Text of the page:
5 Quick and Easy Marinades for Delicious Meals

By Jessica Scott |

You don’t have to stick to bland foods to eat well. Add flavor fast with healthy DIY marinades.

SilverSneakers Marinades

Your go-to marinade may be bottled Italian dressing or lemon pepper seasoning, but where’s the fun in that?

Skip readymade products in favor of homemade mixes to customize flavors and save calories too, says Sara Haas, R.D., a dietitian and chef in Chicago. “Marinades are easy to make and can typically be formulated with things that people already have on hand in their kitchens.” They boost flavor, add moisture, and make naturally bland foods like tofu and chicken taste better, she says.

Use this simple guide to get started.

Step 1: Choose Your Base

A marinade is only as good as its carrier. Use:

  • Light flavors like lemon zest and olive oil for chicken, fish, and vegetables
  • Robust ingredients like low-sodium soy sauce, garlic, and black pepper for beef
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Step 2: Make Your Mix

A basic marinade is 2 parts oil + 1 part acid (you can replace up to half the oil with water or low-sodium broth, if you prefer). “The amount of oil can be scary to people who want to lose weight, but keep in mind that a good amount of the oil will not be absorbed by the item that is being marinated,” Haas says.

Generally, you’ll want to use ⅓ to ½ cup of marinade per pound of food. Haas suggests these basic mixes.

Balsamic Marinade
Best for vegetables and tofu.

¼ cup olive oil
¼ cup balsamic vinegar
1 teaspoon Dijon mustard
½ teaspoon freshly ground black pepper
1 teaspoon dried oregano leaves

Rosemary Marinade
Best for chicken and shrimp.

½ cup olive oil
¼ cup fresh lemon juice
2 cloves garlic, minced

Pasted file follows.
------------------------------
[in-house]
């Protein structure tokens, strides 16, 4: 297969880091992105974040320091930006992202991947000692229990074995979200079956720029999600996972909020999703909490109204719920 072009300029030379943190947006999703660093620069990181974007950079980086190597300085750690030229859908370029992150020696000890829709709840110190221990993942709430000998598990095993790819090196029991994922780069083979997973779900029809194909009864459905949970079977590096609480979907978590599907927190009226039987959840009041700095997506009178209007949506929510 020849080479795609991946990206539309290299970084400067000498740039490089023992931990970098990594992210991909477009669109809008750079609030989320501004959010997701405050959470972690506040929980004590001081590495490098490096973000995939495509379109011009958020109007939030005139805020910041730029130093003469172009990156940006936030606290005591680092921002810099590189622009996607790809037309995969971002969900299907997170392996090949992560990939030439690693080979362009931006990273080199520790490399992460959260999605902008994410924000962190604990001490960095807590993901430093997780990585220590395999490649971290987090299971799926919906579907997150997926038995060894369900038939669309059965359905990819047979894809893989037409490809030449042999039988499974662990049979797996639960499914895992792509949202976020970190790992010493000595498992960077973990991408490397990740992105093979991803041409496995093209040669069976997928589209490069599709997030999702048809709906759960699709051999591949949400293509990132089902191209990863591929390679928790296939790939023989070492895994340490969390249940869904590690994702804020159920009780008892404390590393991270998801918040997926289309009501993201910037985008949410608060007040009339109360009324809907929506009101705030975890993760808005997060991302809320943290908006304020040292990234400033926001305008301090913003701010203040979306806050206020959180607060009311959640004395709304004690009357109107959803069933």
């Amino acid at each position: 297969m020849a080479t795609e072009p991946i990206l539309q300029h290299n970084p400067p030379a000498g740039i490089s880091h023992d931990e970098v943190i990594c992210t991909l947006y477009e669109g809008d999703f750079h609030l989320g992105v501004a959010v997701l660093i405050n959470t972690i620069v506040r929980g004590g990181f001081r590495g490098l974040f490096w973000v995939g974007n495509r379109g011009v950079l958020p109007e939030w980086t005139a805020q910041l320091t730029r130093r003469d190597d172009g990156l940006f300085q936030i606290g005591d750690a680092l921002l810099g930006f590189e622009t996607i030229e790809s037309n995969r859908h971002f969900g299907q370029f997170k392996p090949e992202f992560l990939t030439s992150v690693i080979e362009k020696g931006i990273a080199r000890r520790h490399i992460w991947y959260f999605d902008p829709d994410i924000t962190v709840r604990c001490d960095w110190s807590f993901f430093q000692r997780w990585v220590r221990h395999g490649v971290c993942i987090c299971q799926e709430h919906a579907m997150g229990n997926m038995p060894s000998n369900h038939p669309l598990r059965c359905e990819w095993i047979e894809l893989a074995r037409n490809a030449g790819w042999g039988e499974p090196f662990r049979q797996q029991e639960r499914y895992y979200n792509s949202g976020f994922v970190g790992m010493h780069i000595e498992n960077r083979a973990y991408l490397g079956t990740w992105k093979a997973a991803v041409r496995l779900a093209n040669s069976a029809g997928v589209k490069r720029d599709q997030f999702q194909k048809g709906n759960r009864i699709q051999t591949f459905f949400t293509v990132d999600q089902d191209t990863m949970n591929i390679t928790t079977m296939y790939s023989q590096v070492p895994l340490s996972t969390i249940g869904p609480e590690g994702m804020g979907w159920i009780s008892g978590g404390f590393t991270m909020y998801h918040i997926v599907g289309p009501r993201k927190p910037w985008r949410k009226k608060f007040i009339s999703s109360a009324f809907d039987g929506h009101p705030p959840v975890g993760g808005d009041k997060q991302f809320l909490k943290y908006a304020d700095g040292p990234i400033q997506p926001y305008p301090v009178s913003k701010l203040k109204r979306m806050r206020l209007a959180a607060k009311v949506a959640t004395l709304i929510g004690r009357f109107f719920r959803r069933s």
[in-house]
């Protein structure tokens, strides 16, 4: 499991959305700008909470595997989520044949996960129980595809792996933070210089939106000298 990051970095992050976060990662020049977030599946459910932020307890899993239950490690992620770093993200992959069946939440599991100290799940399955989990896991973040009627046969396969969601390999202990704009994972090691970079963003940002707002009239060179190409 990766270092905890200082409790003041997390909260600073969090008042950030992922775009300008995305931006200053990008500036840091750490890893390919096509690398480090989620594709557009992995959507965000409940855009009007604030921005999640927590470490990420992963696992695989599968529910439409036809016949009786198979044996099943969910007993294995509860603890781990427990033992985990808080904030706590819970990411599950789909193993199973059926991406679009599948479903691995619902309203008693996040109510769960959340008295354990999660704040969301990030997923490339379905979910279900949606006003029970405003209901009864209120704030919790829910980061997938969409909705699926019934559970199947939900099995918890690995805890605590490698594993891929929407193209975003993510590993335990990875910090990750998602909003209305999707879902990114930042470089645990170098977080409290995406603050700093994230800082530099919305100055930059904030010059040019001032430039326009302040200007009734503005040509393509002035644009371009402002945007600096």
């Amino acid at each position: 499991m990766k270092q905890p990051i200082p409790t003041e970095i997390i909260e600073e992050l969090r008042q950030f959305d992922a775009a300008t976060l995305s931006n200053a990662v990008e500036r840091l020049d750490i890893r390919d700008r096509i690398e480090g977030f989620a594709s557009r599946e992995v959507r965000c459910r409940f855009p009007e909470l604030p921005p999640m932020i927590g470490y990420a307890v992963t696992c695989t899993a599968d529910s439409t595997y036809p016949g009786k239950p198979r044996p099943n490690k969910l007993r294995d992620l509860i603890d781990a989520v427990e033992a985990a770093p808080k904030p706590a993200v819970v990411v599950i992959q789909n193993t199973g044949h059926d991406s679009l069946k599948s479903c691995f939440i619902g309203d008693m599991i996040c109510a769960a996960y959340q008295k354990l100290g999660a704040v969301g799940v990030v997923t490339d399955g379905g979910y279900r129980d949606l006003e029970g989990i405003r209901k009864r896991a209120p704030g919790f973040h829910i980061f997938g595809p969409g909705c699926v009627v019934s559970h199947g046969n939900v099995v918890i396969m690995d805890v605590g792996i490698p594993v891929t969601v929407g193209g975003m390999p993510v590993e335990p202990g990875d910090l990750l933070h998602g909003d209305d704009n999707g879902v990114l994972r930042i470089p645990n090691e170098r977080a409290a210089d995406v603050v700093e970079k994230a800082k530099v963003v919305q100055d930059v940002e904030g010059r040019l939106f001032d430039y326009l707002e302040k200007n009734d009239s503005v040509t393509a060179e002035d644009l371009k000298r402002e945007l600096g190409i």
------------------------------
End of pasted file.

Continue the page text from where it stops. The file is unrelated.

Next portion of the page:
2 tablespoons fresh rosemary leaves
Salt and freshly ground black pepper

Yogurt Marinade

Best for chicken and lamb.

½ cup plain low-fat yogurt
3 tablespoons olive oil
2 cloves garlic, minced
½ lemon, zested and juiced
½ teaspoon freshly ground black pepper

Tangy Marinade
Best for beef.

2 tablespoons low-sodium soy sauce
2 tablespoons fresh lime juice
1 teaspoon brown sugar
½ cup olive oil
2 cloves garlic, minced
½ teaspoon freshly ground black pepper
Optional: If you prefer some spice, add a splash of sriracha or sambal oelek.

Make Your Own Marinade!
Inventing your own mix? Start with oil and acid, then add aromatics for flavor. Get creative with these ideas.

  • Oils: Olive oil, grapeseed oil, and flavor-infused oils. Use lighter oils such as vegetable if you’re cooking at higher temperatures, Haas says.
  • Acids: Citrus juices (lemon, lime, orange) and vinegars (sherry, apple cider, rice)
  • Aromatics: Herbs (thyme, dill, rosemary); vegetables (onions, garlic, shallots); citrus (lemon, orange, or lime zest); condiments (mustard, low-sodium soy sauce, sriracha); and spices (cumin, curry, cinnamon)

Step 3: Start Cooking!

Do all marinating in the fridge, and limit sugar in marinades, which causes foods to brown or burn as they cook, Haas says.

Here are approximate marinating times:

  • Vegetables or tofu: 30 minutes
  • Shrimp (best with shells on and deveined): 15 to 30 minutes
  • Fish: 30 minutes
  • Chicken and poultry: At least 2 hours
  • Pork and lamb: At least 2 hours
  • Beef: At least 2 hours

To help prevent burning, scrape or brush off excess sauce before cooking, or pat foods dry with a paper towel, Haas suggests. Happy marinating!

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